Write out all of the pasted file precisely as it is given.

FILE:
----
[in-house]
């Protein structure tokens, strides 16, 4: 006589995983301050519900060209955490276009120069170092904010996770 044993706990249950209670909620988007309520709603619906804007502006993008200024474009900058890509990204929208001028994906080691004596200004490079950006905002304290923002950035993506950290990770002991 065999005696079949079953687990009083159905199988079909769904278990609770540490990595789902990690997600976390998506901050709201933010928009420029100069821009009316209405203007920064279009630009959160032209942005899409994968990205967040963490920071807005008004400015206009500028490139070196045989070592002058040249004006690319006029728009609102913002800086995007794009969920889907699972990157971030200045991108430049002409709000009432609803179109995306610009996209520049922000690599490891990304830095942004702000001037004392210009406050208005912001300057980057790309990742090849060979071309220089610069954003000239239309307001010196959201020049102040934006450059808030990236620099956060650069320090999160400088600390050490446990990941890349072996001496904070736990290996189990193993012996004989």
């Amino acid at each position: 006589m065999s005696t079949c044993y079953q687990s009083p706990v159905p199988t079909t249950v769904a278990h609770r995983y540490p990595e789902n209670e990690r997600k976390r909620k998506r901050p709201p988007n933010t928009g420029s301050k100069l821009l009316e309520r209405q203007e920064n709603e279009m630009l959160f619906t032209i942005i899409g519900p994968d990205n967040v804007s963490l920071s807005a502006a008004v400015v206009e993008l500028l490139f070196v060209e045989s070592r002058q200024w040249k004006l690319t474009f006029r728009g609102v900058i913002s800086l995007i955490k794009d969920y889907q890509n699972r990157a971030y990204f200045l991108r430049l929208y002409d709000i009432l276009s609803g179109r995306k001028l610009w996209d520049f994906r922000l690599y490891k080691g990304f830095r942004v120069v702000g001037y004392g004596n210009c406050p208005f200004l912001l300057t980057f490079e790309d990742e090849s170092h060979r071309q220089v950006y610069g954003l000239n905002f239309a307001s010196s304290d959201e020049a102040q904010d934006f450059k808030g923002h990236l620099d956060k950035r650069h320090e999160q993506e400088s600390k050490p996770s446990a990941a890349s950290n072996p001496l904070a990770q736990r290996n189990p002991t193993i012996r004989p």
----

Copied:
[in-house]
């Protein structure tokens, strides 16, 4: 006589995983301050519900060209955490276009120069170092904010996770 044993706990249950209670909620988007309520709603619906804007502006993008200024474009900058890509990204929208001028994906080691004596200004490079950006905002304290923002950035993506950290990770002991 065999005696079949079953687990009083159905199988079909769904278990609770540490990595789902990690997600976390998506901050709201933010928009420029100069821009009316209405203007920064279009630009959160032209942005899409994968990205967040963490920071807005008004400015206009500028490139070196045989070592002058040249004006690319006029728009609102913002800086995007794009969920889907699972990157971030200045991108430049002409709000009432609803179109995306610009996209520049922000690599490891990304830095942004702000001037004392210009406050208005912001300057980057790309990742090849060979071309220089610069954003000239239309307001010196959201020049102040934006450059808030990236620099956060650069320090999160400088600390050490446990990941890349072996001496904070736990290996189990193993012996004989």
């Amino acid at each position: 006589m065999s005696t079949c044993y079953q687990s009083p706990v159905p199988t079909t249950v769904a278990h609770r995983y540490p990595e789902n209670e990690r997600k976390r909620k998506r901050p709201p988007n933010t928009g420029s301050k100069l821009l009316e309520r209405q203007e920064n709603e279009m630009l959160f619906t032209i942005i899409g519900p994968d990205n967040v804007s963490l920071s807005a502006a008004v400015v206009e993008l500028l490139f070196v060209e045989s070592r002058q200024w040249k004006l690319t474009f006029r728009g609102v900058i913002s800086l995007i955490k794009d969920y889907q890509n699972r990157a971030y990204f200045l991108r430049l929208y002409d709000i009432l276009s609803g179109r995306k001028l610009w996209d520049f994906r922000l690599y490891k080691g990304f830095r942004v120069v702000g001037y004392g004596n210009c406050p208005f200004l912001l300057t980057f490079e790309d990742e090849s170092h060979r071309q220089v950006y610069g954003l000239n905002f239309a307001s010196s304290d959201e020049a102040q904010d934006f450059k808030g923002h990236l620099d956060k950035r650069h320090e999160q993506e400088s600390k050490p996770s446990a990941a890349s950290n072996p001496l904070a990770q736990r290996n189990p002991t193993i012996r004989p």